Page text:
Your ideal watering schedule


#1

Assuming no major rain (but not drought) and summer temps what is your ideal watering schedule (freq and duration)? Please include other relevant data like type of grass, location, etc.

I live in North Florida and it seems like 20-40 min every 3-4 days is just enough to keep my centipede/Bermuda/Bahia out of dormancy. Its been 90-95 every day here with very scattered tstorms. Flex comes real close to this on average but I am thinking of upping it to every other day (its nice having a well sometimes)


#2

Bermuda, clay loam mixture of slopes.
Atlanta ga.
I water for 18 minutes on each turf zone.
My drips I have now scaled back to 45 minutes 2 times a week (will scale back after establishment to 1 hour once a week).

My head to head coverage is out of control. Each head reaches their adjacent head.

I core aerate every spring and I verticut every 4 weeks.

Precip rate form my zones are 1.5 inch. Hope this helps. I personal would not water your Bermuda every other day. I have tried this and it can cause massive fungal outbreak when your evening temps start to get down to low 70’s high 60’s.


#3

What frequency are you watering? I know it varies but humor me.

For the fungus, I’ve got some Headway G waiting and ready.


#4

Every 5-7 days. With flexies it is usually 5-6. When I was running my pos controller it was 7 days. But, I use growth regulator so you get a deeper root so it can extract more water.

Yea, heritage g is the bomb, I use it when I need to but you need to alternate between different groups or you can end up with resistant fungi. Heritage is in group 11 which block 2 different biochemical sites so it is less likely to cause shifts, but you have to treat 2 times in a row (as you know)'so I also try to work in daconil when I can.

Edit: not trying to patronize you dental pain, just leaving this info for other ppl to pick up and research for clarity.


#5

Also worth noting, when using trinex (growth regulator), you get a very dense stand of turf that grows laterally which acts as a moisture barrier, in fact a little too well, hence the verticutting. If you like I can send some pics of what this looks like tomorrow when I get home. It is a very cool hormone blocker.

It is well worth the $300 bux up front cost to get into…


#6

Unfortunately, when you have 5 acres…3+ in grass things don’t cost $300. I’ve spent $600 on milorganite this year and that was at $7 a bag. Add that to $300 for K-mag and I’m at my annual lawn limit. Dont tell my lovely wife about the herbacides, prodiamine pre-emerg, headway G, etc, etc. Oh I bought a core plug aerator this summer too. For reference, mowing takes 2.5 hours at 9 mph with a Hustler 60" fastrak HD (but I love it).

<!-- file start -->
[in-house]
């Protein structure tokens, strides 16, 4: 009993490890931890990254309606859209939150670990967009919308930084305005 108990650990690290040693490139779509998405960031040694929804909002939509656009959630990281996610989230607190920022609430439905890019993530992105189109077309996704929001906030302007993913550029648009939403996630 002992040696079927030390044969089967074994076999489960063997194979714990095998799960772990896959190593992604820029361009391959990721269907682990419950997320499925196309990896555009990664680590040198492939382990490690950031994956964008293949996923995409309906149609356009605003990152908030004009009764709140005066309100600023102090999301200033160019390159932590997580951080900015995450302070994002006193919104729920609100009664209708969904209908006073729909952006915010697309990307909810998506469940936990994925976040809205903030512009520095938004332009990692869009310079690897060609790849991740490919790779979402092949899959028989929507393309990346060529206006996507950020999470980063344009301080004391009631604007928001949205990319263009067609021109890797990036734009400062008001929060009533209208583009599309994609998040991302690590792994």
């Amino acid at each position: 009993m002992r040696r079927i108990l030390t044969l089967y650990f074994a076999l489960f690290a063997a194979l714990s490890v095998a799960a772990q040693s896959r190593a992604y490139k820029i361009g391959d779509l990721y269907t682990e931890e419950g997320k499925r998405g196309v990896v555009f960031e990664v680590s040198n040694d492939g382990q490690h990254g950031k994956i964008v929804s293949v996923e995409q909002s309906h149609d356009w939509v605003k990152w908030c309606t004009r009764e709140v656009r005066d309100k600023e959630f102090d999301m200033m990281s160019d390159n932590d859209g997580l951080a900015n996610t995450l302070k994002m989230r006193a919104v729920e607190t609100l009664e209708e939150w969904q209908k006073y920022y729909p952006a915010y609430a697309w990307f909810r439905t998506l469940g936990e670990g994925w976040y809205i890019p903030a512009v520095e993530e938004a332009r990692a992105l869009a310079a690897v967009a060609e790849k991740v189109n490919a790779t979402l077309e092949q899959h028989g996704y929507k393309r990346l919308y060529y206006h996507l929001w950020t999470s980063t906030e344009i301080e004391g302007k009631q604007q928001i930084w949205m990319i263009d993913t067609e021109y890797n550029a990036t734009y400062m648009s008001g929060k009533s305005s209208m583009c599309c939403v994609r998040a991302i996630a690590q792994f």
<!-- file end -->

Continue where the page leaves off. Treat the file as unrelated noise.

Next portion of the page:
#7

Do you have a lot of shade from trees in your yard?
The reason I’m asking is that my son lives in Sandy Springs and he has his Rachio set to run every 3rd day for an average of 20 minutes set to warm season grass, silly clay, mixture of slopes. This was said by his landscaper. Result dead lawn.
Are you able to help me or give me some recommendations that I can pass along to him.
Thank you :wink:


#8

Yes would love to, would like some pics though. If trees are casting shade, it is most likely Bermuda decline. If the tree is a big tree, it is amazing how much water their root system will dry out the ground, and quickly.
You can also reach me at plainsane at gmail dot com. I really need pictures.


#9

Well I mean a gallon costs 300 and treats about 30 acres. And it slows it growth To about 50% while increasing the color. You can slow it more but you get a golden color


#10

I will have pics for you tonight he has Fescue in the back where there is more shade and Bermuda in the front. But picture tell a thousand words I was surprised that he he shared his app I was not able to see his moisture screen at all and his app only works on the the phone. I changed his his weather station to a WPS 1 mile away because he had one 5 miles away.


#11

I read their PDF, but the list of suitable turf grasses leaves me out to dry
Common couch
 Hybrid couch
 Kikuyu
 Bentgrass
 Carpetgrass
 Couch varieties
(Greenlees Park, Wintergreen, Santa Anna)
 Buffalograss
 Fescue
 Perennial Ryegrass


#12

Yes! Our micro climates are frustrating. I’m getting a pws this winter as it rains here but not a mile down the road or vise verses far too often. I’m chomping at the bit to get the new ifttt triggers so I can impose a 48 hour delay if my external rain sensor trips.


#13

If you are referring to growth regulator, make sure you are looking at http://www.syngentacropprotection.com/pdf/labels/scp937al1g1109.pdf

If you are referring to daconil, it doesn’t carry a turf label, the active ingredient is chlorothalonil so get any concentrate and follow the label by disease type using the max application of all crop types, meaning if beans require more volume than tomatoes for leaf spot, go with the higher amount. Most all turfs have a very resilient epidermis so it is not as prone to phytotoxicity as most plants. Thismis topical not systemic so it is even harder to cause damage. Here is the concentrate label http://www.domyownpestcontrol.com/msds/Garden%20Tech%20Daconil%20Fungicide%20Conc%20Label.pdf
But do not put either of these out with a dial and spray or similar method. A boom sprayer is needed, like this attached to your favorite back pack http://www.amazon.com/Chapin-6-7781-3-Nozzle-Poly-Boom/dp/B006Y850A2/ref=sr_1_4?ie=UTF8&qid=1438828854&sr=8-4&keywords=Boom+sprayer.